The other issue I see often with early-stage companies is that they miscalculated how many meetings the SDR should be able to generate, especially when hiring their first full-time SDR. While this solution is more about retaining the SDR you’ve now invested in training more than generating more meetings right now, sometimes it makes sense to recognize that what you’ve asked someone to do is harder than anticipated and increase the amount earned per qualified opportunity. This will buy you some time while focusing on making the SDR process more efficient and effective without losing your investment in the SDR.
If you have a relatively short sales cycle, and you’re trying to hit certain numbers for the quarter, you can offer short-term contests or a premium bonus for meetings scheduled during a specific period of time.
Meetings with bigger companies take longer to generate on average compared to meetings with smaller companies for two primary reasons. One, the bigger companies have more people prospecting into them, vying for the attention of the same decision-makers, fatiguing them and making them less responsive even to the best sales development approaches. Second, sometimes it is next to impossible to identify the right person to speak with from outside the company, so just identifying the right person to talk with takes more time.
A great strategy is to segment your sales development team into the size of companies they reach out to and pay higher base salaries to SDRs prospecting larger companies. Early in my career when I was reaching out to banks, I wanted to go after the bigger banks because I enjoyed the challenge. Had I not been receiving a higher base salary than the rest of the team, I would have refused, because, as you know, compensation dictates behavior. I would have focused on the smaller banks because they were easiest to schedule and maxed out my paycheck.
We decided to skim a population of bigger banks off the top of everyone’s geography and make them my territory. I spent the rest of my career there happily calling on the biggest banks because I felt like I was being compensated appropriately for the extra effort.
You can also offer a bigger bonus for bigger opportunities. For example, if you know the average initial deal size based on a prospect company’s size, you could keep everyone’s base salary the same, but offer a higher commission for viable opportunities with bigger companies.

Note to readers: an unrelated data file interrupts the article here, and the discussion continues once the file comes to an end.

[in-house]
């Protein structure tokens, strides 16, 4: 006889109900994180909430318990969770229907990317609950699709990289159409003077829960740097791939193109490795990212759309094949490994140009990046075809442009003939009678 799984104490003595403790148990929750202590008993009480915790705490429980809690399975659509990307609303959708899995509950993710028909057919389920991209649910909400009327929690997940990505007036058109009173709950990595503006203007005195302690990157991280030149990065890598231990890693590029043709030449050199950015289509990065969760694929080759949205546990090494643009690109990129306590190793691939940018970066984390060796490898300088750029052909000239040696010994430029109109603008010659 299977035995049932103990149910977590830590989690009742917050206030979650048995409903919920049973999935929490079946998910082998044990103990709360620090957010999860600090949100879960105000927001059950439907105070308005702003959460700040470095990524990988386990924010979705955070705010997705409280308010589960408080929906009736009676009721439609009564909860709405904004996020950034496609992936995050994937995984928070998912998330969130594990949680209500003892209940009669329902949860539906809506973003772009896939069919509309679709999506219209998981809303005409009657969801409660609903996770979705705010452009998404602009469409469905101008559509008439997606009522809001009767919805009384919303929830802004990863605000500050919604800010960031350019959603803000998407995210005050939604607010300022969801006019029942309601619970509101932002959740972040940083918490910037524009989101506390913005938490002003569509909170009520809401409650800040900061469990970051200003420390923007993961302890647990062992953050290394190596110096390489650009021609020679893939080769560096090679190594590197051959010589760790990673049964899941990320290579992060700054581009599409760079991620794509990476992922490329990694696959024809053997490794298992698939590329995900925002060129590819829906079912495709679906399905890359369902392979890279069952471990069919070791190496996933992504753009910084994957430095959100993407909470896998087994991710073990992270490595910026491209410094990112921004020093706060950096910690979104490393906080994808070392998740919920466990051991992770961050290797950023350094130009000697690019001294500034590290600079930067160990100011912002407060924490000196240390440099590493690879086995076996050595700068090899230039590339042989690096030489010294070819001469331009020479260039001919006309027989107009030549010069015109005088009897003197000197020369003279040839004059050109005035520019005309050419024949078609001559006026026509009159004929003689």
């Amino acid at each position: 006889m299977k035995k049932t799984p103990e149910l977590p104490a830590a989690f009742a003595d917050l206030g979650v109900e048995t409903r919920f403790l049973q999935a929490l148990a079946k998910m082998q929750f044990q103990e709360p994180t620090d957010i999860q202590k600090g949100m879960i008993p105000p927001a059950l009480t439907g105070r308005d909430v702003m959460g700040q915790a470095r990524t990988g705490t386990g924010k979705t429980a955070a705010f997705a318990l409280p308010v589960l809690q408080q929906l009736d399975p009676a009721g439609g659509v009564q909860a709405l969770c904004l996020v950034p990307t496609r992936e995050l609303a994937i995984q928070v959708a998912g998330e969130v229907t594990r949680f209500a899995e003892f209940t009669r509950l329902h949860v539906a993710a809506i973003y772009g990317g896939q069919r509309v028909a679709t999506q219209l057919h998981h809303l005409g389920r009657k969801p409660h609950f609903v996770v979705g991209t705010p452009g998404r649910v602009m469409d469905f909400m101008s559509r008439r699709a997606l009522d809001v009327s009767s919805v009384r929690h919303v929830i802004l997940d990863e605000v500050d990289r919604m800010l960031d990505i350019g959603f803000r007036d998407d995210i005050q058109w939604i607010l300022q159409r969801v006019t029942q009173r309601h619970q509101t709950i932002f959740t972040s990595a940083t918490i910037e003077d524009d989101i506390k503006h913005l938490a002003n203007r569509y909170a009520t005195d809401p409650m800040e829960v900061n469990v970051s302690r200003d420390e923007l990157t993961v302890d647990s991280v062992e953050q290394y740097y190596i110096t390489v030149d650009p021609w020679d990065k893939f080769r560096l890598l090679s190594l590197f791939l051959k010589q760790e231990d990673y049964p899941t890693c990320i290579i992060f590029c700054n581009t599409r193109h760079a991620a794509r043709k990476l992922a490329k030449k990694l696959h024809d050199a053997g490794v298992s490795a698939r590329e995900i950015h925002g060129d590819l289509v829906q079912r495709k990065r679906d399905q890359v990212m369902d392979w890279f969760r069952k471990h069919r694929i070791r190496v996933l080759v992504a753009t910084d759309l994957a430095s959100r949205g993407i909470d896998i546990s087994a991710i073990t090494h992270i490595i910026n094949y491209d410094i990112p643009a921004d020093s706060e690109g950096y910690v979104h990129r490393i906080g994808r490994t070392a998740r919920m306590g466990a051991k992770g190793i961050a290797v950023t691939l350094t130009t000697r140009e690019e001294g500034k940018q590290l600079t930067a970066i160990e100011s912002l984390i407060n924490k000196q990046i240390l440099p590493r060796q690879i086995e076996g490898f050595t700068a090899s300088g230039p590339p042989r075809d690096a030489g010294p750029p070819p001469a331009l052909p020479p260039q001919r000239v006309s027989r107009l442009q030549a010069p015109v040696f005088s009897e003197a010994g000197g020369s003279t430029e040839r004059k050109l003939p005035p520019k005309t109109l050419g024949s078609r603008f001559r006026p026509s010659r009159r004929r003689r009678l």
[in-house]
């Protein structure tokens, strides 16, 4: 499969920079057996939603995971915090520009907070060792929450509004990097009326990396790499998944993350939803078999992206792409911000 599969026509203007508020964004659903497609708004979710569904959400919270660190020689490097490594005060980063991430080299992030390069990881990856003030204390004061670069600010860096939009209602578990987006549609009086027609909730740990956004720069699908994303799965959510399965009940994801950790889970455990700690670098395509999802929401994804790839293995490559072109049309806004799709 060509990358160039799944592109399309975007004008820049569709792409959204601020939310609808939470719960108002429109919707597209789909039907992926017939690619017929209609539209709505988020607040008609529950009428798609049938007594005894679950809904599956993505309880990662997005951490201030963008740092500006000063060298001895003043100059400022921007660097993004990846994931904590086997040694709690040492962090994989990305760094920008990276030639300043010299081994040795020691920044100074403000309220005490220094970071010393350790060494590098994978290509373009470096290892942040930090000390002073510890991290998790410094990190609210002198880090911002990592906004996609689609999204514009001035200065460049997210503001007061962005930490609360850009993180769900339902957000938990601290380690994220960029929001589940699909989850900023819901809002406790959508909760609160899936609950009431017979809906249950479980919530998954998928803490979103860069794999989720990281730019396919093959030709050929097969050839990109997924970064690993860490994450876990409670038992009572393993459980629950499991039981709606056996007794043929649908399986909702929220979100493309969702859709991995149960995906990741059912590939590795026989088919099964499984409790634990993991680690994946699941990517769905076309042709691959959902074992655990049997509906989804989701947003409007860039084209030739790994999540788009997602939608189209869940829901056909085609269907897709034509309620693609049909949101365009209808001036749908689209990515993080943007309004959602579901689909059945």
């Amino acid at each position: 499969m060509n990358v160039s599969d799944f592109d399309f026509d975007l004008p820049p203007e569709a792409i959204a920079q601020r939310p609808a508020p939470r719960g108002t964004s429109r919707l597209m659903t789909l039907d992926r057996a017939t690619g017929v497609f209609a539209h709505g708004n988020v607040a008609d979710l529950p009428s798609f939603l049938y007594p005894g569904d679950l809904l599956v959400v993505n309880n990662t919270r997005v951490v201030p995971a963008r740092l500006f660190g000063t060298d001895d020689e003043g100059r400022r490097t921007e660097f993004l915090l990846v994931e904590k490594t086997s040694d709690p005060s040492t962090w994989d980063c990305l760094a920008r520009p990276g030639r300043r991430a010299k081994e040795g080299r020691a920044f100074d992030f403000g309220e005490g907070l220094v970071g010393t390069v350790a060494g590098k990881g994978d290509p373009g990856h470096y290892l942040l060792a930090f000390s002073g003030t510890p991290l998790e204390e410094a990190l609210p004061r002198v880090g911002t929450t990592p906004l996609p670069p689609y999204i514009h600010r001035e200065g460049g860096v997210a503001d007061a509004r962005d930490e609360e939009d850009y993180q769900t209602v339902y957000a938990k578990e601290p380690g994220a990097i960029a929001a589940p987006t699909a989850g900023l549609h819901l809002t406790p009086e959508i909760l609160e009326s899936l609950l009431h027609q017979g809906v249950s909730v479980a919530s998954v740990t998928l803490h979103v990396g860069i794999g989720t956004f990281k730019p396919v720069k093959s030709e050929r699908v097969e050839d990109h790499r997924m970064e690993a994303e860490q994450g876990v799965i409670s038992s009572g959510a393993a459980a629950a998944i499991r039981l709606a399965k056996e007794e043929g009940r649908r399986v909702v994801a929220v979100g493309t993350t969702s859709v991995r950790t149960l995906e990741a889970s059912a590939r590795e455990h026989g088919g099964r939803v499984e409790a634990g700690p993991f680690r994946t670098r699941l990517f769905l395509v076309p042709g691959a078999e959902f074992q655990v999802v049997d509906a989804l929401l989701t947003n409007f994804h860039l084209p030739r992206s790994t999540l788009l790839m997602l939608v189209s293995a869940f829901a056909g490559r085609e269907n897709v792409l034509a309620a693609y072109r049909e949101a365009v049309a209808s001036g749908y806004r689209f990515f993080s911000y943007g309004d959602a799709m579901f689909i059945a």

If the percentage of meetings that close is too low or your initial deal sizes are too low, you can incentivize the SDRs to improve the quality of opportunities they develop by giving them a percentage of revenue generated through deals they sourced. For example, if you give them 75 percent of the commission on the number of qualified opportunities generated and 25 percent on deals that close based on a percentage of revenue, they will work to schedule meetings now with an eye on their eventual size and likelihood they will close.
I have one big caution here. When you commission people on activities they cannot directly control, like whether the sales rep they handed the opportunity off to is skilled or hardworking enough to close it, they suddenly become very interested in what other people are doing.
This can cause a lot of tension on the team, and needs to be managed carefully. When the SDR and the sales rep have a mutual respect relationship, this can work famously. If one SDR is supporting multiple account executives, they will want to hand deals off to the sales reps they know have the best chance of closing the deal because compensation dictates behavior. It can even impact which territories they will spend most of their time prospecting in.
As mentioned above, you may want to provide a ramp to incentivize the exact behavior you’re looking for in a new SDR by providing a bonus for hitting a certain number of calls, personalized emails and social touches. I have to caution you though that sometimes this can backfire, and you end up incentivizing quantity over quality, which doesn’t end up getting you where you want to go.
General Rules of Compensation
Provide a base salary that is neither so much it disincentivizes hard work nor so little that most people will starve before they start hitting their quota.
Commission people in a way that has them focused on the outcomes you want to achieve.
Be cautious when commissioning people on stuff they can’t control; it can create dysfunction.
Align compensation with the company’s most important goals.
Final Thoughts on Compensation
It’s important to experiment with this and optimize the compensation plan that enables you to achieve your revenue goals and get the best performance out of your team. In order to test a plan, your team needs to understand the reasoning behind the way it’s structured and get as close to real-time feedback on how their daily performance is impacting their paychecks, but reports and dashboards are topics for another post.
Compensation dictates behavior
Sales compensation plans should consist of fixed and variable pay
Experiment with different plans over time to optimize them